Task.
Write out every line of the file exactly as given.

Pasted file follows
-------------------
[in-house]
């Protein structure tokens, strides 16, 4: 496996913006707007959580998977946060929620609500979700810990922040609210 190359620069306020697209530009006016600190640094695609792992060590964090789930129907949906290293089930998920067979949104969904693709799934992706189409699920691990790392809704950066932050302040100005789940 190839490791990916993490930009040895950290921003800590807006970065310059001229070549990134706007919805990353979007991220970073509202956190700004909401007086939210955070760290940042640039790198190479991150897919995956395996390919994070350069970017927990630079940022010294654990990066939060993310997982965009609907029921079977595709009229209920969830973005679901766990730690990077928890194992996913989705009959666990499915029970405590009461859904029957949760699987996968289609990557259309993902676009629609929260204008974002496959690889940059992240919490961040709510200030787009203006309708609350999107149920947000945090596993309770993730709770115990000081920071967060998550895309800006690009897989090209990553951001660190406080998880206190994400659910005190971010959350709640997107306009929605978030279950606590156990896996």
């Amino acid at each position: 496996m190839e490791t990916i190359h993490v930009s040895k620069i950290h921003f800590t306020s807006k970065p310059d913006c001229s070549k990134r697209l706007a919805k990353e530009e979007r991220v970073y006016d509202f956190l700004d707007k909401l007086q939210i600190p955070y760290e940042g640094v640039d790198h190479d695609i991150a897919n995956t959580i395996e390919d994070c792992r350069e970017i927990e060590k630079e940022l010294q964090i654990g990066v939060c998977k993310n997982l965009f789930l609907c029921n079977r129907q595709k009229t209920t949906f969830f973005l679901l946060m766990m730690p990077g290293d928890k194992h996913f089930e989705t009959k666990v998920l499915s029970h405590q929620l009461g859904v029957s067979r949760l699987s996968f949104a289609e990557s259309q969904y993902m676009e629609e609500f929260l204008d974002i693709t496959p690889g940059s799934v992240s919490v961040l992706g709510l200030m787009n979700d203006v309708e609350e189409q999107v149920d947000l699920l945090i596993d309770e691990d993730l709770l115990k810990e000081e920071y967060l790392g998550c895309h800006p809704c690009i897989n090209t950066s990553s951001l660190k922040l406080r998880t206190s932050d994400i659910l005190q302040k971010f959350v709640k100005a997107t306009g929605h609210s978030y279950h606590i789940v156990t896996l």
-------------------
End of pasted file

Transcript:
[in-house]
């Protein structure tokens, strides 16, 4: 496996913006707007959580998977946060929620609500979700810990922040609210 190359620069306020697209530009006016600190640094695609792992060590964090789930129907949906290293089930998920067979949104969904693709799934992706189409699920691990790392809704950066932050302040100005789940 190839490791990916993490930009040895950290921003800590807006970065310059001229070549990134706007919805990353979007991220970073509202956190700004909401007086939210955070760290940042640039790198190479991150897919995956395996390919994070350069970017927990630079940022010294654990990066939060993310997982965009609907029921079977595709009229209920969830973005679901766990730690990077928890194992996913989705009959666990499915029970405590009461859904029957949760699987996968289609990557259309993902676009629609929260204008974002496959690889940059992240919490961040709510200030787009203006309708609350999107149920947000945090596993309770993730709770115990000081920071967060998550895309800006690009897989090209990553951001660190406080998880206190994400659910005190971010959350709640997107306009929605978030279950606590156990896996």
């Amino acid at each position: 496996m190839e490791t990916i190359h993490v930009s040895k620069i950290h921003f800590t306020s807006k970065p310059d913006c001229s070549k990134r697209l706007a919805k990353e530009e979007r991220v970073y006016d509202f956190l700004d707007k909401l007086q939210i600190p955070y760290e940042g640094v640039d790198h190479d695609i991150a897919n995956t959580i395996e390919d994070c792992r350069e970017i927990e060590k630079e940022l010294q964090i654990g990066v939060c998977k993310n997982l965009f789930l609907c029921n079977r129907q595709k009229t209920t949906f969830f973005l679901l946060m766990m730690p990077g290293d928890k194992h996913f089930e989705t009959k666990v998920l499915s029970h405590q929620l009461g859904v029957s067979r949760l699987s996968f949104a289609e990557s259309q969904y993902m676009e629609e609500f929260l204008d974002i693709t496959p690889g940059s799934v992240s919490v961040l992706g709510l200030m787009n979700d203006v309708e609350e189409q999107v149920d947000l699920l945090i596993d309770e691990d993730l709770l115990k810990e000081e920071y967060l790392g998550c895309h800006p809704c690009i897989n090209t950066s990553s951001l660190k922040l406080r998880t206190s932050d994400i659910l005190q302040k971010f959350v709640k100005a997107t306009g929605h609210s978030y279950h606590i789940v156990t896996l």